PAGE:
blockice.jpg

In an effort to cut power consumption and adopt a more green profile, some New York City office towers are making use of a somewhat archaic air conditioning system: blowing air over giant blocks of ice. WNBC reports that financial firm Credit Suisse is using such a system to cool its offices in the Met Life tower off Madison Square. The basement of the building houses three main cooling rooms with "chilling machines and 64 tanks that hold 800 gallons of water each."

At night, when energy demands are off-peak, the refrigeration system uses electricity to freeze the water in the tanks. During the day, the blocks of ice accumulated overnight are used to absorb heat from the building's air much like standard air conditioning. The melted ice is then refrozen each night.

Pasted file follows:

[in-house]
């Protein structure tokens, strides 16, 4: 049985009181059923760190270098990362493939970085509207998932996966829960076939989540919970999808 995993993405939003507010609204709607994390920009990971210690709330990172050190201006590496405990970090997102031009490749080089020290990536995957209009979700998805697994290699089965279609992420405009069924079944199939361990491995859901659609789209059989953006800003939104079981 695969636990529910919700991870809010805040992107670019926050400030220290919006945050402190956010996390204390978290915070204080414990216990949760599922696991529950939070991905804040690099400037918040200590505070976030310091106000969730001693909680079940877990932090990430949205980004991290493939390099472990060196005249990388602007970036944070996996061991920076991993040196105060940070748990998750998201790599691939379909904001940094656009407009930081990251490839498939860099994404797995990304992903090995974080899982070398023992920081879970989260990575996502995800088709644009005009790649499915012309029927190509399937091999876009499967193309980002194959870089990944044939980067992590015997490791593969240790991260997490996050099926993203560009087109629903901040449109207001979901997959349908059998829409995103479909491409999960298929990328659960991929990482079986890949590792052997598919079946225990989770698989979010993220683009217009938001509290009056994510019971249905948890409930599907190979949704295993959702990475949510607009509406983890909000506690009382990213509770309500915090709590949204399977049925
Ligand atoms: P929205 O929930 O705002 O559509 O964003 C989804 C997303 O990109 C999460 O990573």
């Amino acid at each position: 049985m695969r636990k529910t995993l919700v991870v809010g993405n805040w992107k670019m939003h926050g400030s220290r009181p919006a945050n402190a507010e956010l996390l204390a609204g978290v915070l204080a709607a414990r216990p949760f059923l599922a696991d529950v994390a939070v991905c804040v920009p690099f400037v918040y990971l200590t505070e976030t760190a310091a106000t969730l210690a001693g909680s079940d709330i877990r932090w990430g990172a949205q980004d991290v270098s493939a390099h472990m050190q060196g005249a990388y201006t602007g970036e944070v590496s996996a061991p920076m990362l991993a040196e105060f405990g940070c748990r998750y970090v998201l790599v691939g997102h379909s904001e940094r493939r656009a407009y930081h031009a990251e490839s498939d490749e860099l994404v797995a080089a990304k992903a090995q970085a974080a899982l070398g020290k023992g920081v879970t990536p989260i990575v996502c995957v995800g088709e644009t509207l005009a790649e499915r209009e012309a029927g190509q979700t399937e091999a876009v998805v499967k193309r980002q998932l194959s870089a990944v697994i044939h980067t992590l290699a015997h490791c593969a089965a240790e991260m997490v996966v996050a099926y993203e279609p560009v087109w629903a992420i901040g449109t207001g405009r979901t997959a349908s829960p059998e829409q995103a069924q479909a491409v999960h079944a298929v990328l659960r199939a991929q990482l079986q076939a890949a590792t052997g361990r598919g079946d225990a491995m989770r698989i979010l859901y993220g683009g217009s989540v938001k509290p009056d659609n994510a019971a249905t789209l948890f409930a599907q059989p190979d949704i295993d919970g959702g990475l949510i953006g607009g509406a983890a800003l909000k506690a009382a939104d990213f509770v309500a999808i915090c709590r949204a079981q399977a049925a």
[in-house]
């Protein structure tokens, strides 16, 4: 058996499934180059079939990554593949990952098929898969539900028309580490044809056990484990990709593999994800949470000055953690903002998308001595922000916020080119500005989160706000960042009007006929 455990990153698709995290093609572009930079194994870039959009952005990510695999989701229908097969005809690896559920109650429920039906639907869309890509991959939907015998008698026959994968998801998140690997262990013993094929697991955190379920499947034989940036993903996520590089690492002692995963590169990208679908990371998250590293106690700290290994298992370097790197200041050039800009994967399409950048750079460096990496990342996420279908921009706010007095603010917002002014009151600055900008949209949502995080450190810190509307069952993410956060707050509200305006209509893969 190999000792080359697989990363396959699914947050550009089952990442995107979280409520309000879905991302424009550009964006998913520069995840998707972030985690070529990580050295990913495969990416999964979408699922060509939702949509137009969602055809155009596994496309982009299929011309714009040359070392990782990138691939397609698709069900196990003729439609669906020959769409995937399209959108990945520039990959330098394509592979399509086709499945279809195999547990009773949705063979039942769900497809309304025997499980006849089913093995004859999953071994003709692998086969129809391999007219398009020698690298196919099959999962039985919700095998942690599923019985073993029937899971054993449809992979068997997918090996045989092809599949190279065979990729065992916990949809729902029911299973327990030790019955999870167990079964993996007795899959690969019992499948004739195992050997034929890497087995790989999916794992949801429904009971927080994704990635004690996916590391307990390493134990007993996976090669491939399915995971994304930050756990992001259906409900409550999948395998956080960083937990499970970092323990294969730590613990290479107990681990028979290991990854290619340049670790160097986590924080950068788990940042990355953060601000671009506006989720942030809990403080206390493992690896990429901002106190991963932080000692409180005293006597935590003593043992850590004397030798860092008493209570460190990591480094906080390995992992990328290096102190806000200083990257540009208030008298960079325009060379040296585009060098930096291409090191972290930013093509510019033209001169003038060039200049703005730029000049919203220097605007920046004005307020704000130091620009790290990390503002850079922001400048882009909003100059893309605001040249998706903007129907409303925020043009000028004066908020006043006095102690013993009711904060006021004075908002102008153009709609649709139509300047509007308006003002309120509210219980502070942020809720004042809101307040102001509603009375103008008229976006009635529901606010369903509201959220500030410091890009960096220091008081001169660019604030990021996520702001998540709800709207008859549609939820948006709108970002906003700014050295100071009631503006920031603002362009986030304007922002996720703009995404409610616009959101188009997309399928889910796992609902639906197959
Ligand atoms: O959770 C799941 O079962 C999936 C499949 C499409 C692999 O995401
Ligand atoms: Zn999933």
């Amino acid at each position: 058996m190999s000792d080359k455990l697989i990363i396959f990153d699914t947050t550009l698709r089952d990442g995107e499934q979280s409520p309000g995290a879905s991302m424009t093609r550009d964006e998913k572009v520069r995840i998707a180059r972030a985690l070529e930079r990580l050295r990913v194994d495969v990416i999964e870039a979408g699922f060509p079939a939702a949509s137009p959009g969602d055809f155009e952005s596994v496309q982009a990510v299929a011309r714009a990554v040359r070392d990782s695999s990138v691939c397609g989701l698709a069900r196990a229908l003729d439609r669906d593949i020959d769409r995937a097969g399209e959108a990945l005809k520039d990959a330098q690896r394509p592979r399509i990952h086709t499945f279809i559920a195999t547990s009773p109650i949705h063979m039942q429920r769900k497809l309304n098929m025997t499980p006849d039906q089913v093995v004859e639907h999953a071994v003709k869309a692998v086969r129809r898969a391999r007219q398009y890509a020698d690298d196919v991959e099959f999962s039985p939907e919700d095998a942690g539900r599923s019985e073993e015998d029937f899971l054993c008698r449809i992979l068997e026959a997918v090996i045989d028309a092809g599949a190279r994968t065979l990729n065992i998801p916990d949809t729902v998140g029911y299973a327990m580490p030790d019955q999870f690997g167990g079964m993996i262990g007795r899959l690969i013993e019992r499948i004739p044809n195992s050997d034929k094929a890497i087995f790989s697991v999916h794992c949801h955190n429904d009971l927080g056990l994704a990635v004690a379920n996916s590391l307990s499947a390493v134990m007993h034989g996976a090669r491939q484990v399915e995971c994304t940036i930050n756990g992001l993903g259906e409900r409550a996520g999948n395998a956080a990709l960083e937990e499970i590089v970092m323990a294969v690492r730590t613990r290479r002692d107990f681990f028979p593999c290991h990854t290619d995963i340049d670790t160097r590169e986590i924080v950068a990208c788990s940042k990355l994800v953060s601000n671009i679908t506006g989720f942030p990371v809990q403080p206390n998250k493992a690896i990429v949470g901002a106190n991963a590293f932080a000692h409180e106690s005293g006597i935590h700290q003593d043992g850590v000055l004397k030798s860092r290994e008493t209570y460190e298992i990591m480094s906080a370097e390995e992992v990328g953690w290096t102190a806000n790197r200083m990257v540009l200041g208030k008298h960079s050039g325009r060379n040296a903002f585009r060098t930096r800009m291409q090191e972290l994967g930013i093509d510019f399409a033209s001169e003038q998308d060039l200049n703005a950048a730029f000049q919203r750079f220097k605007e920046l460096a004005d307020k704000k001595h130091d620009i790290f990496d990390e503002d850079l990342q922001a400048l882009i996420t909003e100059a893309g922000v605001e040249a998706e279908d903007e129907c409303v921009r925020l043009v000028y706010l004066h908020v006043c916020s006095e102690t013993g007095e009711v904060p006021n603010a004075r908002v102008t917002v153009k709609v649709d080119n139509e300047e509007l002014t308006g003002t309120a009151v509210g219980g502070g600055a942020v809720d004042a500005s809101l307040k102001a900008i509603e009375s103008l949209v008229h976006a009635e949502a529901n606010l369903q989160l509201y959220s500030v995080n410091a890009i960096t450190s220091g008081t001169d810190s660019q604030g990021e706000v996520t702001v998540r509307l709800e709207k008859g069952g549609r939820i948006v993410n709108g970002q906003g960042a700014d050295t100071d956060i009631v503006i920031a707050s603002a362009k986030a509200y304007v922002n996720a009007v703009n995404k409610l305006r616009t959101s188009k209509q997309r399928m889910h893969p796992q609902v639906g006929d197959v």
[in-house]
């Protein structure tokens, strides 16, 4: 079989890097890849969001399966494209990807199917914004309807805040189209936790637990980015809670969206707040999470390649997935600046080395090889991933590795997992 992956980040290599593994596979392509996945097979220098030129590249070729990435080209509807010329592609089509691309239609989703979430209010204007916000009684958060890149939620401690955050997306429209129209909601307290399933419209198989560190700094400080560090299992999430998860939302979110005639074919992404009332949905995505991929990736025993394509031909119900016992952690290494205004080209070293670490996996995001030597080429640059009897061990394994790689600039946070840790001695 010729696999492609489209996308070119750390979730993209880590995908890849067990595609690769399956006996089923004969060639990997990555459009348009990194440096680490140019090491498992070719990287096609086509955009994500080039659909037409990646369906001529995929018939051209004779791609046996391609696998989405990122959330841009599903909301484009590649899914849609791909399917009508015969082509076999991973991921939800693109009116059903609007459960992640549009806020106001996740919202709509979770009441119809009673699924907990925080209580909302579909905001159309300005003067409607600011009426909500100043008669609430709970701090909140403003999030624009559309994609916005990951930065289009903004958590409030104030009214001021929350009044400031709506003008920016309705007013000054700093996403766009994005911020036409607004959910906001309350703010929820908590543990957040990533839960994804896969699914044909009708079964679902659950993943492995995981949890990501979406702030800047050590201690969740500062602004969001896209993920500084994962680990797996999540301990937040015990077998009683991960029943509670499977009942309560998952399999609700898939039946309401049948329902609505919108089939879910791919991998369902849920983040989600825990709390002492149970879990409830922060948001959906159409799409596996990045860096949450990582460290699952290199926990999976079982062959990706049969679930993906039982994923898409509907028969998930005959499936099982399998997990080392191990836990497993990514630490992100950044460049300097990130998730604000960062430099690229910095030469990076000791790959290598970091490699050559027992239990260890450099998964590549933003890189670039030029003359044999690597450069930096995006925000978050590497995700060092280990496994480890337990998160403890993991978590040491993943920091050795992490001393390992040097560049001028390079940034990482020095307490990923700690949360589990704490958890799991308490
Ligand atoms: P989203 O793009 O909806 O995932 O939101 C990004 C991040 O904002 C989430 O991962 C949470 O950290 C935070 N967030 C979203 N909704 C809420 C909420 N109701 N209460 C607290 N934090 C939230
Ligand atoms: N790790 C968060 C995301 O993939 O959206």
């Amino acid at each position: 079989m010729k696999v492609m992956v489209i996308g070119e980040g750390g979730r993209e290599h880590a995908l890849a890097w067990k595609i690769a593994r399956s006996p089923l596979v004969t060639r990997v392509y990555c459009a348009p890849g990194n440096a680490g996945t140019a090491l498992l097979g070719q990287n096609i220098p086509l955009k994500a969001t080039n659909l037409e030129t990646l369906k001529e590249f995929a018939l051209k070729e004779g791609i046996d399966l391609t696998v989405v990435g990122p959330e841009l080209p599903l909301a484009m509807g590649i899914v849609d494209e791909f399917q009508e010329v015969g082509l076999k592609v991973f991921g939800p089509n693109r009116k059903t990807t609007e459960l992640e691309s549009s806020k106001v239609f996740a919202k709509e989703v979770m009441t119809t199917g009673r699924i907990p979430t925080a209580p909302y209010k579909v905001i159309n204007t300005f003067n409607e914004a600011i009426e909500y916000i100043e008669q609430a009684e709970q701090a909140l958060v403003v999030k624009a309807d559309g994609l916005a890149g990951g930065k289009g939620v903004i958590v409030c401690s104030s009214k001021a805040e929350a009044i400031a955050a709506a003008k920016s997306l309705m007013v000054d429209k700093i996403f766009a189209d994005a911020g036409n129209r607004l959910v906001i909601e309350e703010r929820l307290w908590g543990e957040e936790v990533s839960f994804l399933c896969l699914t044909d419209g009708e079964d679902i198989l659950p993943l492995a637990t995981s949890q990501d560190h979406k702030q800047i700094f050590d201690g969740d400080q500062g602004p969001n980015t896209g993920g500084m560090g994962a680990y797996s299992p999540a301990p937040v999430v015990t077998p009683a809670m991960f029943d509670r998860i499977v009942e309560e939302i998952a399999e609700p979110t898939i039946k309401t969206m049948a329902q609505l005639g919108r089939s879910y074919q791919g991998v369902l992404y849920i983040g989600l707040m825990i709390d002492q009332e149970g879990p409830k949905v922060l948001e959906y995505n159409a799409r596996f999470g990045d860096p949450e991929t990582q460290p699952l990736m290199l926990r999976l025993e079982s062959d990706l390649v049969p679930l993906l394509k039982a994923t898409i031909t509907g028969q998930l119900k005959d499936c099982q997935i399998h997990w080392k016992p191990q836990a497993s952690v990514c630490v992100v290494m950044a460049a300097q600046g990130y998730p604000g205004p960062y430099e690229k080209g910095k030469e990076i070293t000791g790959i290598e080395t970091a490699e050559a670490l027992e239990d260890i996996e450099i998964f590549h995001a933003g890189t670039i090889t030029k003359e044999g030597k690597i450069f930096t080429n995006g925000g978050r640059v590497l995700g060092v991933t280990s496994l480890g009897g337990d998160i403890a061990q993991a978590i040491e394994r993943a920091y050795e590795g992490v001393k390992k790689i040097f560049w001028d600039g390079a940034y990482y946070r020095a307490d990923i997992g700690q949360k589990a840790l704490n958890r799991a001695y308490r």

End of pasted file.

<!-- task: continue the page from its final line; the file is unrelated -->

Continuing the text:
Ice cooling systems are apparently all the rage with financial firms. Air conditioning manufacturer Trane built such a system for Morgan Stanley's offices in Westchester County and just finished another in that company's 5th Ave. building. Goldman Sachs' new headquarters downtown will incorporate ice cooling as part of its HVAC system. Credit Suisse is investigating installing ice cooling into all of its facilities worldwide. Don't expect a return of ice wagons to city streets, however. The considerable cost of system designs and installation and space requirements mean that ice cooling is best suited for large corporations with significant energy demands to make the investment economical.